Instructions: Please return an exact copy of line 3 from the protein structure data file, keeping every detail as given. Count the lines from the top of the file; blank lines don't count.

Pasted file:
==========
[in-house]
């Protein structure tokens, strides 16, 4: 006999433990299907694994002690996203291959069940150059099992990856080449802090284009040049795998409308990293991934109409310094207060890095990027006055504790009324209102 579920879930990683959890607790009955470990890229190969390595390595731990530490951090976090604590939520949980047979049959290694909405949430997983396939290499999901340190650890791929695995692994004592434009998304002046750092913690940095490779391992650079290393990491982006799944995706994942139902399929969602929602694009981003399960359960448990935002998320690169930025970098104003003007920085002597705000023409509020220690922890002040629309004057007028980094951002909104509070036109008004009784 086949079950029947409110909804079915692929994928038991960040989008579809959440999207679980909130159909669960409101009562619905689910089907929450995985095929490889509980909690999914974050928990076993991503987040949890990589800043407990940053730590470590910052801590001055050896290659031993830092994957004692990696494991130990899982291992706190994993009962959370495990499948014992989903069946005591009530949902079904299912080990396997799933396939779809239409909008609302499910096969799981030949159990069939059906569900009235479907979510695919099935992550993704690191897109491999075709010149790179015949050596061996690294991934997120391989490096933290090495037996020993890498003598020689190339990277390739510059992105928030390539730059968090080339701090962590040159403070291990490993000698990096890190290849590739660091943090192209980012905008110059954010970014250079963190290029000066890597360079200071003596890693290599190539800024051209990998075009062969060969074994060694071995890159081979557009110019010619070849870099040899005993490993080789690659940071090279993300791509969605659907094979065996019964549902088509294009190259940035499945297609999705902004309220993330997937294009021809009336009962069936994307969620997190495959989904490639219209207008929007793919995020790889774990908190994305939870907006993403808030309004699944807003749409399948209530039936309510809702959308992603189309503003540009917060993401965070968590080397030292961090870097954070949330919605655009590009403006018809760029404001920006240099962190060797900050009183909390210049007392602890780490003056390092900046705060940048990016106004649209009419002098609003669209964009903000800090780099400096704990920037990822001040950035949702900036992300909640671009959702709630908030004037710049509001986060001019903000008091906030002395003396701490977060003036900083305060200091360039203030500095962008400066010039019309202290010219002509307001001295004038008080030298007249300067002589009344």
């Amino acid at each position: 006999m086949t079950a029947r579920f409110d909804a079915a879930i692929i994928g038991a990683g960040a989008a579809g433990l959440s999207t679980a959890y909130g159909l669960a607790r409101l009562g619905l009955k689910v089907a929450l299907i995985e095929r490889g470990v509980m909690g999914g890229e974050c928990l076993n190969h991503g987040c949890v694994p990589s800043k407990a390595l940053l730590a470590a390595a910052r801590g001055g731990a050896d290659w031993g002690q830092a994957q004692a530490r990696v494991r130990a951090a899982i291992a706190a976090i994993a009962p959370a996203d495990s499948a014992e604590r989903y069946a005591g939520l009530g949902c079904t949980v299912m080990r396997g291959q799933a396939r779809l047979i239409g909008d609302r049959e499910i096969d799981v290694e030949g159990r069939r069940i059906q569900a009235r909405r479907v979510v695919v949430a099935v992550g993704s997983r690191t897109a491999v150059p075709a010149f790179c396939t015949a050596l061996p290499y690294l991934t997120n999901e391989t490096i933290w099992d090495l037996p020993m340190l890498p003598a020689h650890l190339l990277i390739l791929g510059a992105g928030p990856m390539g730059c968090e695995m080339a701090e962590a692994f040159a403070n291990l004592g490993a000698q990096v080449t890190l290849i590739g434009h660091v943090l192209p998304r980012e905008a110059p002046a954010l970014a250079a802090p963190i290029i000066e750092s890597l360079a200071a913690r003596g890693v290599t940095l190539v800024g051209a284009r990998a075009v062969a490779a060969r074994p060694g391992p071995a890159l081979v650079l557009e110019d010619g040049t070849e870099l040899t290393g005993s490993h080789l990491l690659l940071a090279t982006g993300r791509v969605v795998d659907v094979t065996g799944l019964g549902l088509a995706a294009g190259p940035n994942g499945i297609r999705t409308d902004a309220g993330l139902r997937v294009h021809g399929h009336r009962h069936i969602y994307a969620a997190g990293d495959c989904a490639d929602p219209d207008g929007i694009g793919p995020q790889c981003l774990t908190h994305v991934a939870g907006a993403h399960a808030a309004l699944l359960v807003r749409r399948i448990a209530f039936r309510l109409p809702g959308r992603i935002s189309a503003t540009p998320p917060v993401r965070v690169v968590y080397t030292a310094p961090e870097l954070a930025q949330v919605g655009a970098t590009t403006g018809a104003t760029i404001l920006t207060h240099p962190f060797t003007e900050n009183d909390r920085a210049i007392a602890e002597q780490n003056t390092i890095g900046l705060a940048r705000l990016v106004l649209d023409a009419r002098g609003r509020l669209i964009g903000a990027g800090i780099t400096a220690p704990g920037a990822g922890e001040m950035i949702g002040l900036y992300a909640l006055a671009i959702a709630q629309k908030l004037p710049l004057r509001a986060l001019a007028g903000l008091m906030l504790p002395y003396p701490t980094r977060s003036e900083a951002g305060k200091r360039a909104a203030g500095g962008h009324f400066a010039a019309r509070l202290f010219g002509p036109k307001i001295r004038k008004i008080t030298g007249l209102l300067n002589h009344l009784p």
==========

């Amino acid at each position: 006999m086949t079950a029947r579920f409110d909804a079915a879930i692929i994928g038991a990683g960040a989008a579809g433990l959440s999207t679980a959890y909130g159909l669960a607790r409101l009562g619905l009955k689910v089907a929450l299907i995985e095929r490889g470990v509980m909690g999914g890229e974050c928990l076993n190969h991503g987040c949890v694994p990589s800043k407990a390595l940053l730590a470590a390595a910052r801590g001055g731990a050896d290659w031993g002690q830092a994957q004692a530490r990696v494991r130990a951090a899982i291992a706190a976090i994993a009962p959370a996203d495990s499948a014992e604590r989903y069946a005591g939520l009530g949902c079904t949980v299912m080990r396997g291959q799933a396939r779809l047979i239409g909008d609302r049959e499910i096969d799981v290694e030949g159990r069939r069940i059906q569900a009235r909405r479907v979510v695919v949430a099935v992550g993704s997983r690191t897109a491999v150059p075709a010149f790179c396939t015949a050596l061996p290499y690294l991934t997120n999901e391989t490096i933290w099992d090495l037996p020993m340190l890498p003598a020689h650890l190339l990277i390739l791929g510059a992105g928030p990856m390539g730059c968090e695995m080339a701090e962590a692994f040159a403070n291990l004592g490993a000698q990096v080449t890190l290849i590739g434009h660091v943090l192209p998304r980012e905008a110059p002046a954010l970014a250079a802090p963190i290029i000066e750092s890597l360079a200071a913690r003596g890693v290599t940095l190539v800024g051209a284009r990998a075009v062969a490779a060969r074994p060694g391992p071995a890159l081979v650079l557009e110019d010619g040049t070849e870099l040899t290393g005993s490993h080789l990491l690659l940071a090279t982006g993300r791509v969605v795998d659907v094979t065996g799944l019964g549902l088509a995706a294009g190259p940035n994942g499945i297609r999705t409308d902004a309220g993330l139902r997937v294009h021809g399929h009336r009962h069936i969602y994307a969620a997190g990293d495959c989904a490639d929602p219209d207008g929007i694009g793919p995020q790889c981003l774990t908190h994305v991934a939870g907006a993403h399960a808030a309004l699944l359960v807003r749409r399948i448990a209530f039936r309510l109409p809702g959308r992603i935002s189309a503003t540009p998320p917060v993401r965070v690169v968590y080397t030292a310094p961090e870097l954070a930025q949330v919605g655009a970098t590009t403006g018809a104003t760029i404001l920006t207060h240099p962190f060797t003007e900050n009183d909390r920085a210049i007392a602890e002597q780490n003056t390092i890095g900046l705060a940048r705000l990016v106004l649209d023409a009419r002098g609003r509020l669209i964009g903000a990027g800090i780099t400096a220690p704990g920037a990822g922890e001040m950035i949702g002040l900036y992300a909640l006055a671009i959702a709630q629309k908030l004037p710049l004057r509001a986060l001019a007028g903000l008091m906030l504790p002395y003396p701490t980094r977060s003036e900083a951002g305060k200091r360039a909104a203030g500095g962008h009324f400066a010039a019309r509070l202290f010219g002509p036109k307001i001295r004038k008004i008080t030298g007249l209102l300067n002589h009344l009784p």